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Johnny Manziel, Marcus Mariota college's top dual-threat QBs

The impressive pro debuts of Cam Newton, Colin Kaepernick, Robert Griffin III and Russell Wilson have changed the way the NFL views dual-threat quarterbacks. Instead of casting aside mobile playmakers in favor of traditional pocket passers, teams are embracing the athleticism of running quarterbacks and tweaking their schemes to fit their skills.

Given the number of explosive quarterbacks on the college landscape with the potential to thrive as run-pass threats at the next level, I thought I would take some time to check out which ones could attract the attention of NFL scouts in the fall. Here are five guys to watch:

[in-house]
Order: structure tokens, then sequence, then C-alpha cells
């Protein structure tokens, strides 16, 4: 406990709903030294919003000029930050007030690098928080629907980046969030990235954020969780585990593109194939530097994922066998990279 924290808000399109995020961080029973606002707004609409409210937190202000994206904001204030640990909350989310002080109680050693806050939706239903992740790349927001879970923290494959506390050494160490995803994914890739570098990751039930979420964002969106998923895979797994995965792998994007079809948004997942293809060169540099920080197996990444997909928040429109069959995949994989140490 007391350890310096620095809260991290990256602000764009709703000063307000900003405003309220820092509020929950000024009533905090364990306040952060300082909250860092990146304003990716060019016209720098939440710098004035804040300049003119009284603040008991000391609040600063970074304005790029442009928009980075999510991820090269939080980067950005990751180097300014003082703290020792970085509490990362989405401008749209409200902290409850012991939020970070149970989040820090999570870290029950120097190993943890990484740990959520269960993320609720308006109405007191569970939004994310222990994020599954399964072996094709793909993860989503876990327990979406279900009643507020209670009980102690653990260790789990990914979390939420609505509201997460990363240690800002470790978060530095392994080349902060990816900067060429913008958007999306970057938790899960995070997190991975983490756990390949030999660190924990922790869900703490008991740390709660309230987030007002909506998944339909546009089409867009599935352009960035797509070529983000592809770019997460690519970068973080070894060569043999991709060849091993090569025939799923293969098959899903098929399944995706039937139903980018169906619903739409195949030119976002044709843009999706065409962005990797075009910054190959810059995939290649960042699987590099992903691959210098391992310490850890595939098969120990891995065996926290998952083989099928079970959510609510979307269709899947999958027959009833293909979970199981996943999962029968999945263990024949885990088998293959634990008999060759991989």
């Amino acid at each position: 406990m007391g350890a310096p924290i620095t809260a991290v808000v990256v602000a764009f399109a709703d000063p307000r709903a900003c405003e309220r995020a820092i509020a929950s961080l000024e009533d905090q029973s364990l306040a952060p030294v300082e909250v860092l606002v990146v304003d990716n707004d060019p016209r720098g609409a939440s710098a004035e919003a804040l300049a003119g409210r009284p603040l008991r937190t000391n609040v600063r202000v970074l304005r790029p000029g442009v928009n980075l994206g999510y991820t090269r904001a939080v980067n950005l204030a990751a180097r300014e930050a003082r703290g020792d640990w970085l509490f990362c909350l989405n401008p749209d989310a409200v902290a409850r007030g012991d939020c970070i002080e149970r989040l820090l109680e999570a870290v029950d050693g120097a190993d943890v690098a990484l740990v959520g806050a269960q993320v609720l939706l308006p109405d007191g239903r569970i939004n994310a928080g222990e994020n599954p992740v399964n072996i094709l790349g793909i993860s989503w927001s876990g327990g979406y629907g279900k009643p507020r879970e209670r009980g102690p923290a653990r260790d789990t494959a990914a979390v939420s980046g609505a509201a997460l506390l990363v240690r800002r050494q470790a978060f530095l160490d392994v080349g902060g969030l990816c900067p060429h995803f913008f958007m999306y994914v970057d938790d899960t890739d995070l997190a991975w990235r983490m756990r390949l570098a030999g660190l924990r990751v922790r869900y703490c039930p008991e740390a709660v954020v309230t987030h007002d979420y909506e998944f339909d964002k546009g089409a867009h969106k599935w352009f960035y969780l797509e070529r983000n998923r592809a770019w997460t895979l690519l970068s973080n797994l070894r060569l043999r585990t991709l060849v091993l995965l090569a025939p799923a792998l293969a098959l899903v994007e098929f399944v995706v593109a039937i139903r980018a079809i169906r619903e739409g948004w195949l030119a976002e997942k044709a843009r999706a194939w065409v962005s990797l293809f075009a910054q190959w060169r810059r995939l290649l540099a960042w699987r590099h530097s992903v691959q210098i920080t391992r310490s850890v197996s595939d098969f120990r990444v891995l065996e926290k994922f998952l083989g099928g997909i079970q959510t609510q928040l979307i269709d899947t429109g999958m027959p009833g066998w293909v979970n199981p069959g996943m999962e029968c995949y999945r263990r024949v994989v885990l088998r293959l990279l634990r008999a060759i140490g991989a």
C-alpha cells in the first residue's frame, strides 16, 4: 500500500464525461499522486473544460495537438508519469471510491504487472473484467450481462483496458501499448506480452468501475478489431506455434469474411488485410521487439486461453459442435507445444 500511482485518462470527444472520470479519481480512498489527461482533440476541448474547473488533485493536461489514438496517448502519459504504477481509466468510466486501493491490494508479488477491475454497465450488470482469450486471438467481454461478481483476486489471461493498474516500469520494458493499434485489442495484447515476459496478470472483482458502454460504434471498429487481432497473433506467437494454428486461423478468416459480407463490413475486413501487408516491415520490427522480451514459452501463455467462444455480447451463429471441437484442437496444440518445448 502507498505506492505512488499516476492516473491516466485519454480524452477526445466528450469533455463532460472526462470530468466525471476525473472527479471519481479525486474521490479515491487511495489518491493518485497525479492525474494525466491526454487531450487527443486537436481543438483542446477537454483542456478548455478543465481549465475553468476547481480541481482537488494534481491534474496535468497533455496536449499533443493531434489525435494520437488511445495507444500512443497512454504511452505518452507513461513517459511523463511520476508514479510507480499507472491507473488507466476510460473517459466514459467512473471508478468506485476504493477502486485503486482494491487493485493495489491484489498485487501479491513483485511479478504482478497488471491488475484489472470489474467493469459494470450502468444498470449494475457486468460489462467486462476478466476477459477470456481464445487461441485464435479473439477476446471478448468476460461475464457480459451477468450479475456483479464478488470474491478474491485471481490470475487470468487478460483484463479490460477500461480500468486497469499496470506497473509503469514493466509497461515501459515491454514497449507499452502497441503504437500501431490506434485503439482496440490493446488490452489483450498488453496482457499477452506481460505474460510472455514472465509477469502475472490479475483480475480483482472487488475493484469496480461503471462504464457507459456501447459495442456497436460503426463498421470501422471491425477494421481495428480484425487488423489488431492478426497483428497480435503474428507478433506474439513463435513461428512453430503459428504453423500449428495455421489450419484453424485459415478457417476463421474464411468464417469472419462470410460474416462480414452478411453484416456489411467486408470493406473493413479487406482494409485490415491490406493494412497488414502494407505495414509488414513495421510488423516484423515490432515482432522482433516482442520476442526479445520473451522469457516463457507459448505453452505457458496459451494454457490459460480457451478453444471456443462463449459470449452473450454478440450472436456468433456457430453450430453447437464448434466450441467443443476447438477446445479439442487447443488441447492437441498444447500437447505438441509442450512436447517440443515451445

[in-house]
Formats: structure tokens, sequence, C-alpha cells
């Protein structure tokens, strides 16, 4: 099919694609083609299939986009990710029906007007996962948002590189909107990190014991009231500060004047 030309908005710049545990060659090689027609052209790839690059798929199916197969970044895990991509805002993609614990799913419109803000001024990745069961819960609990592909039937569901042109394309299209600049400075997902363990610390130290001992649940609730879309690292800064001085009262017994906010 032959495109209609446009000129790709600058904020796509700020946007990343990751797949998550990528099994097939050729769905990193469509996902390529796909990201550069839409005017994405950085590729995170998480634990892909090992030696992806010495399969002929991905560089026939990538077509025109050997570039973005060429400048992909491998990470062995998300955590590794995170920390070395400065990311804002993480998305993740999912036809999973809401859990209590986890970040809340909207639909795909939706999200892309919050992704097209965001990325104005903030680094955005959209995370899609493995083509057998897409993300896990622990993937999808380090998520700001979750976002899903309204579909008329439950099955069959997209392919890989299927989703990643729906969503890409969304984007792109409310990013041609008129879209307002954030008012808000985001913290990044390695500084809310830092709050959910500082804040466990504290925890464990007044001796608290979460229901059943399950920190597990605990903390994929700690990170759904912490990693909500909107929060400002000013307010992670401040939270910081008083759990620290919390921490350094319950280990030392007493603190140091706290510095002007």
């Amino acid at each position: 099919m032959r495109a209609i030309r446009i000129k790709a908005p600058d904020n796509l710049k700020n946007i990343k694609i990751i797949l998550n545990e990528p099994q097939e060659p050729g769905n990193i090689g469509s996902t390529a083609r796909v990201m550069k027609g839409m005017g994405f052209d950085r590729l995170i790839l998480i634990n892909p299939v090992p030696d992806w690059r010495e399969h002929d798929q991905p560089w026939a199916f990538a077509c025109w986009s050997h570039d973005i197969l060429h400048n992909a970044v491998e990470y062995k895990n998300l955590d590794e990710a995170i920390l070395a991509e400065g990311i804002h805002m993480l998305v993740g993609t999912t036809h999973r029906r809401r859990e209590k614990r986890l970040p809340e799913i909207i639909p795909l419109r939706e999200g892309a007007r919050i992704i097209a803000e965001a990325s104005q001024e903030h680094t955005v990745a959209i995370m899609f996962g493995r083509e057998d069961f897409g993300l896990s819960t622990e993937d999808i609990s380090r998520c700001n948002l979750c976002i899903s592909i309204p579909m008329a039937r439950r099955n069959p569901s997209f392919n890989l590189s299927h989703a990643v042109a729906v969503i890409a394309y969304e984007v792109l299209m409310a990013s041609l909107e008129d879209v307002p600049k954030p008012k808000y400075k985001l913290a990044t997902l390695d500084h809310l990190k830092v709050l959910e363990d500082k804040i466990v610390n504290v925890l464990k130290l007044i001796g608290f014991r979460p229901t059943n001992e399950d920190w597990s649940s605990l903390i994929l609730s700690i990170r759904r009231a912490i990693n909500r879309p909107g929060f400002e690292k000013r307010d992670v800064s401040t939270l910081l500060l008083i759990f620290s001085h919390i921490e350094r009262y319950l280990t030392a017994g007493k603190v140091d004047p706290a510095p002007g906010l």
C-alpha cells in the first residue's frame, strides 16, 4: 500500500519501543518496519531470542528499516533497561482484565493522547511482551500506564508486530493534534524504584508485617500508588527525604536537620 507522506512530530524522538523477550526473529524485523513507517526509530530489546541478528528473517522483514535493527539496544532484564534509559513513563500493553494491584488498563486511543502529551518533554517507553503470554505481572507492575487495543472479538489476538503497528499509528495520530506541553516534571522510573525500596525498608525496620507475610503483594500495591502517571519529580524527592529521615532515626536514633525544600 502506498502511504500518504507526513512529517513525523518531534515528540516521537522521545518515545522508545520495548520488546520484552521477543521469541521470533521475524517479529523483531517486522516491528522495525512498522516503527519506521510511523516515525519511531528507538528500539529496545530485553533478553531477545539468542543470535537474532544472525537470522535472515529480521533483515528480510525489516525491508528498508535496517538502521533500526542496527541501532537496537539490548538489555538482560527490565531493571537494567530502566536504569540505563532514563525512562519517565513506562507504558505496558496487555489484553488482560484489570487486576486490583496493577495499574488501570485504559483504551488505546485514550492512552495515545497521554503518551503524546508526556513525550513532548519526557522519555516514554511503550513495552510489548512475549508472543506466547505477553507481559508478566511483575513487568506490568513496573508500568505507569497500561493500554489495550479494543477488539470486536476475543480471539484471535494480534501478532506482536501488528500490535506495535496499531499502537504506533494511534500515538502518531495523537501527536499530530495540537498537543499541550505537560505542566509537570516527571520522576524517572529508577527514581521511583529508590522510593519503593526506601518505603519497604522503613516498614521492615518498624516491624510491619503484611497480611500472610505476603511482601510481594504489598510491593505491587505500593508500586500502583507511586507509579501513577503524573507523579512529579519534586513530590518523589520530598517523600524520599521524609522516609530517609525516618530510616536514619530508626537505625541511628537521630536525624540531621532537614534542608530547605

1. Johnny Manziel, Texas A&M

The Heisman Trophy winner has redefined the quarterback position as the only player in NCAA history to surpass 5,000 total yards and 1,000 rushing yards in a single season. Manziel is an improvisational wizard with the speed, quickness and agility to blow past defenders on the perimeter, while also displaying the awareness to find open receivers down the field. As a result, defensive coordinators found him indefensible despite his status as a first-year starter. While skeptics wonder if Manziel will be able to duplicate his success against SEC defenses better prepared to defend his impromptu skills, the film suggests he is an unstoppable force capable of winning with his arm or legs. If he can continue to make strides as a passer from the pocket, while also continuing to display greatness as a scrambling playmaker, Manziel could force scouts to rethink their definition of a franchise quarterback.